Pratt, Kan. – The Red Hills of Kansas, also known as the Gypsum or Gyp Hills, present a rugged face to the world. Characterized by high, flat-topped buttes of a deep red-orange color, often with white outcroppings of gypsum, steep, craggy canyons and tough native grasses that survive climate extremes, the land and wildlife that populates it face environmental threats on several fronts.
The Nature Conservancy, based in Virginia and with a Kansas chapter headed by Rob Manes, former assistant director of Kansas Department of Wildlife and Parks, has launched a $1 million initiative to secure conservation easements, either by purchase or donation.
Ken Brunson, recently retired KDWP wildlife diversity specialist, is the project coordinator.
As a first step, the Conservancy hopes to acquire 5,000 acres of easements that would preserve the land as grassland. A landowner would be paid a percentage of the appraised value for signing a perpetual easement and retain grazing rights, under a reasonable management regime, Brunson said.
Signing an easement would prevent the owner, and subsequent owners, from developing the land for housing, drilling for oil, mining for gypsum, leasing the land for wind energy, or converting it to cropland.
The target area in Kansas includes Barber, Comanche and Clark counties and part of Kiowa County. The Red Hills extend into Oklahoma, and a similar initiative is underway in that state.
The Conservancy is not opposed to any type of energy development as long as it does not harm the environment, Manes said.
Barber and Comanche counties are currently experiencing an upswing in oil drilling and there is a great deal of interest in wind energy. If those activities present a sense of urgency for the Conservancy, it is to work cooperatively with the major company players in the area, Brunson said.
“It’s an obvious situation where our desires can’t compete with the financial gains from other interests, but a lot of landowners in the hills have interest in maintaining the natural integrity,” he continued. “We’re interested in working with landowners that share our interest.
“I fell in love with the Red Hills when I first moved to Pratt in the mid-70s,” Brunson said. “There are lots of very interesting creatures out there.”
The lesser prairie chicken does not do well with any kind of development, including wind towers, transmission lines, or subdivisions for housing, he said. They will evacuate an area where those activities are occurring.
So far, the group has been successful in keeping wind developers out of the heart of the Red Hills, Manes said.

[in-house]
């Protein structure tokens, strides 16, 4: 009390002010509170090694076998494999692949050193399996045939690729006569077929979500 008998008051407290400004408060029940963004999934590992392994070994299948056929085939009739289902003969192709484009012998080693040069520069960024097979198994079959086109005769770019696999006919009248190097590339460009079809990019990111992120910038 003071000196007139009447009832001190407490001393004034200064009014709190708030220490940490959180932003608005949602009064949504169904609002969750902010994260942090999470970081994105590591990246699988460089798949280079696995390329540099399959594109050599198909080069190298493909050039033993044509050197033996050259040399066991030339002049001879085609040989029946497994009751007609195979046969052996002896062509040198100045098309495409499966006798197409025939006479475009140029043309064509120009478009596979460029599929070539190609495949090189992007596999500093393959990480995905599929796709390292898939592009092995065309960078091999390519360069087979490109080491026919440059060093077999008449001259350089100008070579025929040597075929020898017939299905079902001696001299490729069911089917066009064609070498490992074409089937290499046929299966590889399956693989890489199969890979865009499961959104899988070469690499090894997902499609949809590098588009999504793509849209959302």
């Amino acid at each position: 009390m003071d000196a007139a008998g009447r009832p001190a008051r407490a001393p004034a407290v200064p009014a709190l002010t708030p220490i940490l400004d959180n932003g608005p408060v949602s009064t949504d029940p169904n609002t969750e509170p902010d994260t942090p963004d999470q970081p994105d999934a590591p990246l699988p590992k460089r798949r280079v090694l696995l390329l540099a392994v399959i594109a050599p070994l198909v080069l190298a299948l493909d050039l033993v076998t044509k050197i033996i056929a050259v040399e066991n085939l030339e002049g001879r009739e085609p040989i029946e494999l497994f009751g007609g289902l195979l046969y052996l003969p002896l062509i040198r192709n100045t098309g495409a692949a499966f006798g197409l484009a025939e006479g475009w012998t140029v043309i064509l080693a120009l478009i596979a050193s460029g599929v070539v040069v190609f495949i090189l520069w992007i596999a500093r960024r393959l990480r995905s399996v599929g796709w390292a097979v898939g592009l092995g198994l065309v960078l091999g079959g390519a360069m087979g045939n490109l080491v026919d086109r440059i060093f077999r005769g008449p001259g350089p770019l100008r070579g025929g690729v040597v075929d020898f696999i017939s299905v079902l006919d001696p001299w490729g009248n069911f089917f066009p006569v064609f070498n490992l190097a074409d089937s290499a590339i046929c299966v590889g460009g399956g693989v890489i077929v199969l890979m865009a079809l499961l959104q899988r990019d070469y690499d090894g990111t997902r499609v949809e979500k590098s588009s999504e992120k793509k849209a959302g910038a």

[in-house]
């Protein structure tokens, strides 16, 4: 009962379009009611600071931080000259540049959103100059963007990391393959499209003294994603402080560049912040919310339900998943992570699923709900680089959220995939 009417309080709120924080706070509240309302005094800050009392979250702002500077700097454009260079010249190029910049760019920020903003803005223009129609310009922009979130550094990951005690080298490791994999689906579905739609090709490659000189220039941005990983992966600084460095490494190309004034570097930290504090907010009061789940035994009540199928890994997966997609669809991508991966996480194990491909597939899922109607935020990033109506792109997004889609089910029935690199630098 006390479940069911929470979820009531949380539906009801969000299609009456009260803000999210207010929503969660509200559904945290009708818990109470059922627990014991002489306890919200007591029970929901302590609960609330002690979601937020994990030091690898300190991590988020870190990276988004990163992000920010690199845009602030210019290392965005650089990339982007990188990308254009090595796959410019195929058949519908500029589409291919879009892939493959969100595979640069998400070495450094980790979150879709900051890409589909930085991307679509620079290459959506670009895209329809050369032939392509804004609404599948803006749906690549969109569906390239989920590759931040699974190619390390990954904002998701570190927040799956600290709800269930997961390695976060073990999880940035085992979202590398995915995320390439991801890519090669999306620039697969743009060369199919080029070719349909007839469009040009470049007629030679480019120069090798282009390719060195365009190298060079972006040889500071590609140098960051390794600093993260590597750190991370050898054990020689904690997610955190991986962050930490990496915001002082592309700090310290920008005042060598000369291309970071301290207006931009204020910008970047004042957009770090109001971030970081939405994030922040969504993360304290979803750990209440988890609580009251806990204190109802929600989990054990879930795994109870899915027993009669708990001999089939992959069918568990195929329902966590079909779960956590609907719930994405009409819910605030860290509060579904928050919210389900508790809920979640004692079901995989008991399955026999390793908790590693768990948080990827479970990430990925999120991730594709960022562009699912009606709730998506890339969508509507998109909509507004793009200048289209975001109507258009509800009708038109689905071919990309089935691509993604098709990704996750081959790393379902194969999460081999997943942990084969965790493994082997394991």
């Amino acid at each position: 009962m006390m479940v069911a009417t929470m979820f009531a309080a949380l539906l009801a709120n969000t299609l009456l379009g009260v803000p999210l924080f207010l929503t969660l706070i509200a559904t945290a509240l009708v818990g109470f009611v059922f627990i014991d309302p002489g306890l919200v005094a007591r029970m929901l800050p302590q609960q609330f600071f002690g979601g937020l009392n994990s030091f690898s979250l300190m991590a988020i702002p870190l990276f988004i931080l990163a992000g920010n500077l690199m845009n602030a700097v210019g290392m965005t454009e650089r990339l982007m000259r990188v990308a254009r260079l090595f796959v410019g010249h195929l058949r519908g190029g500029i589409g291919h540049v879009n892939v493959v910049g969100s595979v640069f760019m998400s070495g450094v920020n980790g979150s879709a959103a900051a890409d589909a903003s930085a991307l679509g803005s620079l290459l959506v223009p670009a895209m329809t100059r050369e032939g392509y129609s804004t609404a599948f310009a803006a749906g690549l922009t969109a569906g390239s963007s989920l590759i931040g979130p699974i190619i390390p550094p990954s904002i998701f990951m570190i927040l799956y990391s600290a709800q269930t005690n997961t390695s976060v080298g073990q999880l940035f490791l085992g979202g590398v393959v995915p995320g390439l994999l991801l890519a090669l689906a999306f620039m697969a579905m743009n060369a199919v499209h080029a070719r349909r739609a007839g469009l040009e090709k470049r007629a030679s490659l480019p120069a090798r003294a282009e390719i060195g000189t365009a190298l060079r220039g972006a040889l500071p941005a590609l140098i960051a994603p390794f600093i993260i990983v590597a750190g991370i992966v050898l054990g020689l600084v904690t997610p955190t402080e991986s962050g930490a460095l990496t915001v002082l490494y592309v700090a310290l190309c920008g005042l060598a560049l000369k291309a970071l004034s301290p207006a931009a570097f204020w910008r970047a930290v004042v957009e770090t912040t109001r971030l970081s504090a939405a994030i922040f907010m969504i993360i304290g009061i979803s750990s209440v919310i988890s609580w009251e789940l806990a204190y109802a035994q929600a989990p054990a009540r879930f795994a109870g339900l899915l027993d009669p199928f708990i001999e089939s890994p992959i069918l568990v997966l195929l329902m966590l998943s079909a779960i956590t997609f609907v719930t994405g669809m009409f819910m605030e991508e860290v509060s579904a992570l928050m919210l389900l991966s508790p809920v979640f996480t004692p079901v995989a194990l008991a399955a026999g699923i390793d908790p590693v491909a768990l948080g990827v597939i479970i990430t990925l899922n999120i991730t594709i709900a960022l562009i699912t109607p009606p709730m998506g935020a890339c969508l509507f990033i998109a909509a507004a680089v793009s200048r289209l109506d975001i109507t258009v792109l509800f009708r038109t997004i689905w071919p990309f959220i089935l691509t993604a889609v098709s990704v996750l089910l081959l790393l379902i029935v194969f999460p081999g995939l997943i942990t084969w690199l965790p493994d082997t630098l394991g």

“We try to work cooperatively with the industry and bring the best science to bear on the siting of towers,” he continued. “If you look at even the most ambitious wind energy build-out goals (20 to 30 percent of electrical production) and the amount of land where wind resources are adequate and where current usage, such as tillage agriculture, have already negated the ecological aspects, there are many, many more acres available. There is no reason to look at places like the Red Hills.
“Most wind developers have recognized that,” he added.
Manes would like for the group to identify the first landowners and get 5,000 acres in easements, in one, two or three large chunks, within three years.
That’s just a start, and easements are only a portion of the project.
Brunson said that half of his job is trying to promote specific conservation practices – like following approved grazing recommendations, using fire as a resource to control the encroachment of red cedar trees and establishment of additional watering facilities and wildlife habitat.
“A lot of excellent efforts are already occurring and we’re hoping to be part of that,” he noted.
Manes said the initiative in the Red Hills is similar to a Nature Conservancy project in the Flint Hills, which has been underway for about a dozen years. Nearly 40,000 acres is in conservation easements and could reach 100,000 acres in the near future. He is optimistic for success in southern Kansas.
“The people who have owned land in the Red Hills for generations have done a really good job of stewarding it,” he said. “I have a great deal of confidence in the people who own and manage that land. We hope to be a partner in that effort.”
The Red Hills
•The region includes 2 million acres in Kansas and Oklahoma.
• It is the state’s only remaining mixed-grass prairie landscape.
• It is the second largest intact grassland in Kansas, second only to the Flint Hills.
• It may contain the highest concentration of undisturbed natural creeks and rivers.
• More than half (400 of 700) of all caves in Kansas are in Comanche and Barber counties.
• The region is considered to be Kansas’ most important region for bat habitat.
• The Red Hills are one of the continent’s most important strongholds for the lesser prairie chicken, a grassland bird that is a candidate for Endangered Species designation.
• Other species found in the Red Hills are found nowhere else in Kansas.
The Nature Conservancy
|Wind Watch relies entirely
on User Funding